By Christmas of that year 200 members had been enrolled – two of the earliest were Sir Harry Lauder and Arnold Bennett. Among the earliest Vice Presidents was Winston Churchill, whom Sir Evelyn invited to become Chairman in 1919. Another was Franklin D. Roosevelt. The organisation grew rapidly and in July 1918 Sir Evelyn took an office in Lennon House, off the Strand to accommodate it. It had the advantage of being near to his office so that he could keep in constant touch.



As soon as the British organisation was established, Sir Evelyn set about spreading the movement to the US. He took a deputation to President Woodrow Wilson at the US Embassy to outline the ideals and purpose.

He was convinced that no method of achieving cooperation between nations was more effective than welcoming the stranger into your home, so he made a card index of all those who would be prepared to invite visitors to lunch, tea, for the weekend, to act as local guides, to help in any way possible.

He wrote a circular letter to Members of Parliament, who had visited the US, asking if they would invite Americans in London to ‘tea on the terrace’ and received a wonderful response. As far as possible, he tried to link those with common or similar interests. Through his efforts, in 1919 the ESU was linked with the ATLANTIC UNION, which meant that the ESU could claim to be the oldest of the various societies which existed for the furtherance of English speaking friendship.

Another landmark in the history of the ESU was in 1919 when Lord Rothermere endowed a Chair of American History at Oxford University in memory of his son who had been killed in the war.



The headquarters were now too small for the original office, so it was moved to new premises in Trafalgar Buildings, overlooking Trafalgar Square. At this time things were not going too well in New York, so Sir Evelyn travelled to the US. There, on 12th May 1920, a new start was made with ex-President William Taft as President of the newly formed ESU of the United States. It was formed as ‘an independent, but sister society, working in the closest touch with the British society’.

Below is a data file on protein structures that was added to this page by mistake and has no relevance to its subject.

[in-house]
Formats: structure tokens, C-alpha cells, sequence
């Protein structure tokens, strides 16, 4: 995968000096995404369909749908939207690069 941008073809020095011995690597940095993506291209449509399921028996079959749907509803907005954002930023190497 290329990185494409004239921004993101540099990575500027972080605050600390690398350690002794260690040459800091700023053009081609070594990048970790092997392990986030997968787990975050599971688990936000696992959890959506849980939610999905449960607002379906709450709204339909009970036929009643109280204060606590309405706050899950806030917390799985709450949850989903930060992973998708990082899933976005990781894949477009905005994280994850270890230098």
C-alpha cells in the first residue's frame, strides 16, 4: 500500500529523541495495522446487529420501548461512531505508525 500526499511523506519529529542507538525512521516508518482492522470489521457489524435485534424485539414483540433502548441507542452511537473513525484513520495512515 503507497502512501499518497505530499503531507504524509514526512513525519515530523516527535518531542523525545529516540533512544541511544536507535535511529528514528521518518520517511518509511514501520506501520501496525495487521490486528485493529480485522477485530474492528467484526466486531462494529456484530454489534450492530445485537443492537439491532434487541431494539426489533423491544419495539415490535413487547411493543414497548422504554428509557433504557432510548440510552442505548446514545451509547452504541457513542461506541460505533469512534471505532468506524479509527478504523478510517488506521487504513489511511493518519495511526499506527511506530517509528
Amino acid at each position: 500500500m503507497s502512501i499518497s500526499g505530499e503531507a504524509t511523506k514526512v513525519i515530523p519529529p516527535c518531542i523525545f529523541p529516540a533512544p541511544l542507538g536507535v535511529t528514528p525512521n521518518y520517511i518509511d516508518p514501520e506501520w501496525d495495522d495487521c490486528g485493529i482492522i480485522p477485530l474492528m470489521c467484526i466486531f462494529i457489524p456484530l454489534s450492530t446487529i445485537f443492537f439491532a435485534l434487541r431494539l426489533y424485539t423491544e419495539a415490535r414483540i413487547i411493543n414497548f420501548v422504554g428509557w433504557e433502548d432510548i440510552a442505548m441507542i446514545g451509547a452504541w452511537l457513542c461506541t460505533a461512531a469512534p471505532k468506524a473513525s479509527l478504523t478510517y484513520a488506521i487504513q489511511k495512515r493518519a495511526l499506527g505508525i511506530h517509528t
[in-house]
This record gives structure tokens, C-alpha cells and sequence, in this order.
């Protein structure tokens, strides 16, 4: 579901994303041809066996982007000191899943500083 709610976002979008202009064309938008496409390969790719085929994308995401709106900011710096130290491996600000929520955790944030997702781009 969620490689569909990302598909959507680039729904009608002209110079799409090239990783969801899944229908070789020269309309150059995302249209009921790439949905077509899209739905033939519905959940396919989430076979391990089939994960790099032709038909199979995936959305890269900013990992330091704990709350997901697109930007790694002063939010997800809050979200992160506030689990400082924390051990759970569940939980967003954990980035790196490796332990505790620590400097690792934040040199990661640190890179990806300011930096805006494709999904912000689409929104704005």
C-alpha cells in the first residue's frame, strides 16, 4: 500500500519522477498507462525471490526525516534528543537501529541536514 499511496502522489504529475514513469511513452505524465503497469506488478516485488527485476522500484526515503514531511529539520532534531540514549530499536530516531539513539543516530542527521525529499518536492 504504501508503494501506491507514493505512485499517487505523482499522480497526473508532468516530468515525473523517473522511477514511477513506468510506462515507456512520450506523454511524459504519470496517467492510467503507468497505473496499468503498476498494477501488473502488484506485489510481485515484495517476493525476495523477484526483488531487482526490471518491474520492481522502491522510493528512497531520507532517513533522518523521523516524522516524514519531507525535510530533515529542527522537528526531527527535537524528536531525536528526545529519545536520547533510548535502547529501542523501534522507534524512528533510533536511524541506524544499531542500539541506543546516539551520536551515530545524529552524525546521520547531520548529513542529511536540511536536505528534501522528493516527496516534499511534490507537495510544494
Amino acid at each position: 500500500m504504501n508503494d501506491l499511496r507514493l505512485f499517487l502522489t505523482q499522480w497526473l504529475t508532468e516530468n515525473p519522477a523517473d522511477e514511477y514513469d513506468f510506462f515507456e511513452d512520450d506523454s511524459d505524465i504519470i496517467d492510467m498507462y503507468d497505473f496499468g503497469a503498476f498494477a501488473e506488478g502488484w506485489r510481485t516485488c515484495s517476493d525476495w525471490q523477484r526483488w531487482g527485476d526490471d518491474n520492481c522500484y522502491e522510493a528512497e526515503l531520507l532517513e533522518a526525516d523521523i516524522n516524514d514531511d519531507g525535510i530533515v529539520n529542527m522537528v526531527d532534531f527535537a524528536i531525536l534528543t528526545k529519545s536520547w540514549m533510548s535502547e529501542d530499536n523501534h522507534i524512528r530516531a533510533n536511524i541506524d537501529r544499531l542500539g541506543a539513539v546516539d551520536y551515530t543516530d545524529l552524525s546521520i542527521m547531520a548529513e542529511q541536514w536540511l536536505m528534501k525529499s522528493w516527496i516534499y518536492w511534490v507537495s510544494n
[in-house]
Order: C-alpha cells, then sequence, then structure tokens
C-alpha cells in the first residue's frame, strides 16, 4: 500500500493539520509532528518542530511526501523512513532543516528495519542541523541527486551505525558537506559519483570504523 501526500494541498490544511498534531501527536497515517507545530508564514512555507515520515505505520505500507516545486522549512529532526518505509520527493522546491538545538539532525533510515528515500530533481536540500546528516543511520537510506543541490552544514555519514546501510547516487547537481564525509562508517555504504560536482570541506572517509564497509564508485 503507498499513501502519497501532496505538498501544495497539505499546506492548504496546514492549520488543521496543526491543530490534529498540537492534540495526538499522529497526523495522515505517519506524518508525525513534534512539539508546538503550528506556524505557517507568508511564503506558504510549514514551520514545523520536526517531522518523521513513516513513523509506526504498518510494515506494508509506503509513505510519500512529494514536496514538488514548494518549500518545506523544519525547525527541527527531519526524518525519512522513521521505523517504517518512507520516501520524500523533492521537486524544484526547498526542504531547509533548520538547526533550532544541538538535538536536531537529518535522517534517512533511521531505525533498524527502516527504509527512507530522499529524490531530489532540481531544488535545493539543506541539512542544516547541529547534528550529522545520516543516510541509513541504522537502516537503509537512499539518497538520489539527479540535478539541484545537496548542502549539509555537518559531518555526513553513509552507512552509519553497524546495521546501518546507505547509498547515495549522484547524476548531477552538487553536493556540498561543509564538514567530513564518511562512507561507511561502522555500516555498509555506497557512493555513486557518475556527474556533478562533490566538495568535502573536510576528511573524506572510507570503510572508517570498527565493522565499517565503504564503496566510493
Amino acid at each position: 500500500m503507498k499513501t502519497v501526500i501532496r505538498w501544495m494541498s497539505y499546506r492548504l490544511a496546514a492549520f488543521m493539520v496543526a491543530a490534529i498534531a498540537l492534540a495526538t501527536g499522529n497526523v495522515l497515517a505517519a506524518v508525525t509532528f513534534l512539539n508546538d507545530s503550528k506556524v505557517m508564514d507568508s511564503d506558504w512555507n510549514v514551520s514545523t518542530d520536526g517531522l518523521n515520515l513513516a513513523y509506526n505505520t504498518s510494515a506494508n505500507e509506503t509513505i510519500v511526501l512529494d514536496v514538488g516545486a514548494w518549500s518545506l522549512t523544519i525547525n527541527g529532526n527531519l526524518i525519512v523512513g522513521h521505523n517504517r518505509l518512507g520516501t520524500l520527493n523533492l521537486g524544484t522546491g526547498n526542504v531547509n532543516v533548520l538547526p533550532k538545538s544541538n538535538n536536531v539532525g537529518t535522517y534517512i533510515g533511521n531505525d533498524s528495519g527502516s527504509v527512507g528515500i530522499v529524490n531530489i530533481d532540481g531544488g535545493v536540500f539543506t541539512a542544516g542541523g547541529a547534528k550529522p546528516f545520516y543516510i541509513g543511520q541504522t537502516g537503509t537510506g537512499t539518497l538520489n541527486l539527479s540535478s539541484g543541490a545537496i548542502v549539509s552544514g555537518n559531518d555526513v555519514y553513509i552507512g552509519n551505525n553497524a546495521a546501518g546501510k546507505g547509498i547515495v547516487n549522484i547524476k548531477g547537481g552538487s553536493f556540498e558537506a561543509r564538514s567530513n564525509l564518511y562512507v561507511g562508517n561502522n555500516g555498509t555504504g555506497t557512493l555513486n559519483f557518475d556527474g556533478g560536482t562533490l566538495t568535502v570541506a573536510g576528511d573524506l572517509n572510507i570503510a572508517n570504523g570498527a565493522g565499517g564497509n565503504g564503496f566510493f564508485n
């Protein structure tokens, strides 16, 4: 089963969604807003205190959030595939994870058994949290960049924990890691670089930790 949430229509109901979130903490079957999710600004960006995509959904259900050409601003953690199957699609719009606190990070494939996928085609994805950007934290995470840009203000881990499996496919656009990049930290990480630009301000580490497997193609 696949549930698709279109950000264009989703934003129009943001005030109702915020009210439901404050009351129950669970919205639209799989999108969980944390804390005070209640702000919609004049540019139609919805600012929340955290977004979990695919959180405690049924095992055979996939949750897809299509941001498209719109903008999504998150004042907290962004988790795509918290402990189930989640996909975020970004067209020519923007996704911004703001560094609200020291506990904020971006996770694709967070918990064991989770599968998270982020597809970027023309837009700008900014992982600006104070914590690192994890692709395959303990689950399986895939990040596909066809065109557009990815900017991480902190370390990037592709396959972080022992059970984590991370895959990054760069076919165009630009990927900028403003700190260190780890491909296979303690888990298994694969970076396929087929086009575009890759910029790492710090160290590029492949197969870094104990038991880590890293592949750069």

From then the ESU flourished. In 1923 the accommodation in Trafalgar House had to be doubled. By 1925 it was clearly inadequate, so it was decided to buy a distinctive house for the permanent home of the ESU. After a six month search, Dartmouth House was decided upon and opened to Members on New Year’s Day 1927.

When Sir Evelyn died in 1966, he had seen his dream child grow beyond his hopes, with Branches and Members in all parts of the UK, the US and the Commonwealth. He probably did more than any other person to increase the understanding and knowledge between the English speaking peoples throughout the world. It is the only epitaph he would have wanted.


ESU International Branches Worldwide

The ESU’s Commitment is to promote international understanding and human achievement through the widening use of the English language throughout the world.

ESU has 41 branches in the United Kingdom, ESU International has 61 branches in 52 countries in every part of the world. [ESU United States is an entirely separate entity.]